Since initial diagnosis must often be clinical, what is the case definition which would trigger appropriate isolation procedures and antiviral treatment of high risk patients? Strangely, the CDC has taken down their link to the case definitions page. This Medscape article by John G. Bartlett, MD has the information:

The CDC defines cases as influenza-like illness (ILI) if there is fever of ≥100° F (37.8° C) plus cough and/or sore throat in the absence of a known cause other than influenza.

That last phrase is important. In my career I’ve seen a case of gram negative sepsis and diabetic foot infection (yeah, somebody didn’t look down there) diagnosed as influenza. Raised public awareness and the advice to patients to stay home if symptoms are mild will, I’m sure, lead to cases of sepsis attributed to the flu, and with bad outcomes. As pointed out in the Medscape article, more cases of pandemic flu seem to have GI symptoms than cases of seasonal flu.

Since the sensitivity of commonly used rapid tests for influenza is low, what is the definitive test? The recommended definitive test is the real-time reverse transcriptase PCR (rRT-PCR).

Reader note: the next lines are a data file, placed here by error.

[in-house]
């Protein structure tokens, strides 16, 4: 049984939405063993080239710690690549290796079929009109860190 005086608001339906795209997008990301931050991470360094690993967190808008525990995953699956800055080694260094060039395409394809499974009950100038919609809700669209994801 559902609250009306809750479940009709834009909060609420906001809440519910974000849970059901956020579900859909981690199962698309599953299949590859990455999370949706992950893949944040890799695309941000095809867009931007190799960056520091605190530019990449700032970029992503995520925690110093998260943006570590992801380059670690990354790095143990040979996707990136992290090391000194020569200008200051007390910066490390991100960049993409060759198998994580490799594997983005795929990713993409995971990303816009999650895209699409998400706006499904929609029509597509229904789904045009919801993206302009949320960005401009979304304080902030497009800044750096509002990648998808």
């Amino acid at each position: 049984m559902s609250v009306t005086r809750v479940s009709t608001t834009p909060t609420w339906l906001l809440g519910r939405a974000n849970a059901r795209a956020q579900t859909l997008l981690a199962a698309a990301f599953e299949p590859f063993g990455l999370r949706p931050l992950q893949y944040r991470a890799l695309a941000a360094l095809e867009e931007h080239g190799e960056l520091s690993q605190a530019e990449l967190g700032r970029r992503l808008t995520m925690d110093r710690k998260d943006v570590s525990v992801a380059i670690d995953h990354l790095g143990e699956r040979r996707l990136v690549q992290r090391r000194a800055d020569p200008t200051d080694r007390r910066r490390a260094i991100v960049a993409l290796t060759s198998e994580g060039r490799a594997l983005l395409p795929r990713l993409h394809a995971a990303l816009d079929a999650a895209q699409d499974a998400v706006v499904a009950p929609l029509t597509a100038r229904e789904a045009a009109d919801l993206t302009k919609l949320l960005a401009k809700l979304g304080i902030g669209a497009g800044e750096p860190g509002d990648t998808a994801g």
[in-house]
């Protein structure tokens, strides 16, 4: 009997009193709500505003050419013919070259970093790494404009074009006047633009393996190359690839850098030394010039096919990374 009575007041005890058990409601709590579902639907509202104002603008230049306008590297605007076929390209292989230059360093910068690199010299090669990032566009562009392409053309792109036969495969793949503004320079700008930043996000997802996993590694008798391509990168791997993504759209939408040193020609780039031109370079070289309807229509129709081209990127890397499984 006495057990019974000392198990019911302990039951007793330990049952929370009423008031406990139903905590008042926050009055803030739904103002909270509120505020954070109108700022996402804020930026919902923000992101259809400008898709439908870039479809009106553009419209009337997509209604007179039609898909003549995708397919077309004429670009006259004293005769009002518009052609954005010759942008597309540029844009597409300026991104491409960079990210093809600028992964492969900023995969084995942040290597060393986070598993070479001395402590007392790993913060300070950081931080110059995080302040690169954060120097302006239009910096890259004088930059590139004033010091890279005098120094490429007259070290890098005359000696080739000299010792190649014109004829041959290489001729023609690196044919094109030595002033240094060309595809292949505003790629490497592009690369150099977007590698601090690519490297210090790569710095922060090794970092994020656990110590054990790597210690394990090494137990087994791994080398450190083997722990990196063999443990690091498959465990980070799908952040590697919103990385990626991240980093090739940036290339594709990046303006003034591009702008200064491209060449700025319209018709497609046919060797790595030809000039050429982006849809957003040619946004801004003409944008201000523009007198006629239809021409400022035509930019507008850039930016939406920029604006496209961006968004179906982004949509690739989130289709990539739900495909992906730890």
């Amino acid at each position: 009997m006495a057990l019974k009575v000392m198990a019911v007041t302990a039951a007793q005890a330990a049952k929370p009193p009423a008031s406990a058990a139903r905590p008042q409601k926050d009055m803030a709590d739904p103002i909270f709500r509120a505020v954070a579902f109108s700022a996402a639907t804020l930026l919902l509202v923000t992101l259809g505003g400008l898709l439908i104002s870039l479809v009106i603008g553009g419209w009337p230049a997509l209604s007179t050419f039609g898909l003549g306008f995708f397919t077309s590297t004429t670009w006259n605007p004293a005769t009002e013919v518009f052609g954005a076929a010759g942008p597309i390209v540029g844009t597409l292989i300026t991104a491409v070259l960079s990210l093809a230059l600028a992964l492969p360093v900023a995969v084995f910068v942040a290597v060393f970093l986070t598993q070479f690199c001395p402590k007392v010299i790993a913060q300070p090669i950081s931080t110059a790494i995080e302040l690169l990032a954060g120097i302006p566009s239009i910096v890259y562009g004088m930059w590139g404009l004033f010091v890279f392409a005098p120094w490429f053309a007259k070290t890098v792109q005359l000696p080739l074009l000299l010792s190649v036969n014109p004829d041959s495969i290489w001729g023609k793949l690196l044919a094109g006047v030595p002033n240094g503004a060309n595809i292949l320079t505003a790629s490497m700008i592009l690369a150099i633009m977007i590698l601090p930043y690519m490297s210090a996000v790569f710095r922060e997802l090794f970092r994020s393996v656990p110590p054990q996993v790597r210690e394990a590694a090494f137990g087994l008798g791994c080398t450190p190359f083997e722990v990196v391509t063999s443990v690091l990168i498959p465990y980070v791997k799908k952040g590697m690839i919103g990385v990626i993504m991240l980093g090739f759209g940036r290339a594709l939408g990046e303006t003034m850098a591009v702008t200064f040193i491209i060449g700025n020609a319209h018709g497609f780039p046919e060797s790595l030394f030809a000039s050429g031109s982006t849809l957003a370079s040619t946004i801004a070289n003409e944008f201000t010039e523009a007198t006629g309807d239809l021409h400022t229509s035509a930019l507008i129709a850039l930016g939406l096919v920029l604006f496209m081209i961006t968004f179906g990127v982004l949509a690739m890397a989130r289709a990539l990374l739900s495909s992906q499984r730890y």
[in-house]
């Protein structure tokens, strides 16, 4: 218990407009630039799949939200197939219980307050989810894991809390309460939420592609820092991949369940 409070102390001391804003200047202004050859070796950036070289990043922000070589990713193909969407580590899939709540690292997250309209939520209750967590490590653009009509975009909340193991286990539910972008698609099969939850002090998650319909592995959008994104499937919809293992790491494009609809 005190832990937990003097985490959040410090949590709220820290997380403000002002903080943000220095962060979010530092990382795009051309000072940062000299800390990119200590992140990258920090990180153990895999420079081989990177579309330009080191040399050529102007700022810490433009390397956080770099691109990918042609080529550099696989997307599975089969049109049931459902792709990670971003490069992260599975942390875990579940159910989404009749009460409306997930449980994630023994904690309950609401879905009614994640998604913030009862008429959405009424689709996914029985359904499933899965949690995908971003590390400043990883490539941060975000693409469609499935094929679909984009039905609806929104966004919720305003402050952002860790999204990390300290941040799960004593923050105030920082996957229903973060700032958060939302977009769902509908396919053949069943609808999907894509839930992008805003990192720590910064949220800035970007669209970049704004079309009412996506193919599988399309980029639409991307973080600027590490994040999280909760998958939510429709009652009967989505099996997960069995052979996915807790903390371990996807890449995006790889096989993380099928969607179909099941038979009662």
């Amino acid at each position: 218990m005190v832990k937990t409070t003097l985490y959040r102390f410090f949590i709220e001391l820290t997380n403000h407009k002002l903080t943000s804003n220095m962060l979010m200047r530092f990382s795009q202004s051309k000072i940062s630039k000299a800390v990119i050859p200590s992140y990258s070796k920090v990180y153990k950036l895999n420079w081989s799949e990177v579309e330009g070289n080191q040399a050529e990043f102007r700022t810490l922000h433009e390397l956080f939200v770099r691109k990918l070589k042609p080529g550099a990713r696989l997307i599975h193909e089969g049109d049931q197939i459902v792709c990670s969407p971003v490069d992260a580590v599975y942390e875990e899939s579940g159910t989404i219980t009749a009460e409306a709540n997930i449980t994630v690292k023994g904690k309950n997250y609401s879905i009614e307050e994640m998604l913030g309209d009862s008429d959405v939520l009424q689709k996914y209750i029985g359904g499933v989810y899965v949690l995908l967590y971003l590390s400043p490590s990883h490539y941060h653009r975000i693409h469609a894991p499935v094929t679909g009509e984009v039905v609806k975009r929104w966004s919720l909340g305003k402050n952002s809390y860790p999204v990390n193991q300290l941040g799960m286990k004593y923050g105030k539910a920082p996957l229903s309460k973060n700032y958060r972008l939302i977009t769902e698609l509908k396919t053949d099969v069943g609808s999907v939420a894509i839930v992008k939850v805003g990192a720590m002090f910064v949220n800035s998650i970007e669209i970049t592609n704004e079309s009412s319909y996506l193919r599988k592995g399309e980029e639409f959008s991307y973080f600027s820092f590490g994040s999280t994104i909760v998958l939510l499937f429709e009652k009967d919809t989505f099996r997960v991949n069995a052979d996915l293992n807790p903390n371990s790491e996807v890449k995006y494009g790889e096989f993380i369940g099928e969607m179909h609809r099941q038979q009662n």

Which patients should be tested with rRT-PCR? Here the recommendations are inconsistent. The CDC recommends such testing in:

Hospitalized patients with suspected influenza

Patients for whom a diagnosis of influenza will inform decisions regarding clinical care, infection control, or management of close contacts.

Patients who died of an acute illness in which influenza was suspected.

However, other recommendations, such as those contained in this Medscape article, seem more vague, and recommend testing for anyone with an acute febrile respiratory infection or sepsis syndrome. It’s difficult, for me anyway, to know how to reconcile these testing recommendations, so I’ll tend to err on the side of over testing. All patients with pneumonia, all COPD exacerbations with fever and all respiratory and undifferentiated sepsis syndromes might be included for definitive testing, isolation and treatment. That seems like a pretty broad net. Testing recommendations and procedures might vary from state to state, and one should follow local health department procedures. The infection control nurses in your hospital should be able to provide guidance.

Since flu is believed to be transmitted by large droplets, propelled no more than six feet, are N-95 masks really necessary? Although the CDC has gone along with the recommendation of the Institute of Medicine that N-95 masks be used, the data are not convincing that they are better than surgical masks. Studies have been inconsistent. The latest, published in JAMA, reached this conclusion:

Among nurses in Ontario tertiary care hospitals, use of a surgical mask compared with an N95 respirator resulted in noninferior rates of laboratory-confirmed influenza.

I’m gonna be team player and use the N-95.

Much more clinically useful information is available in John Bartlett’s “Just the Facts” series of articles in Medscape’s alert center.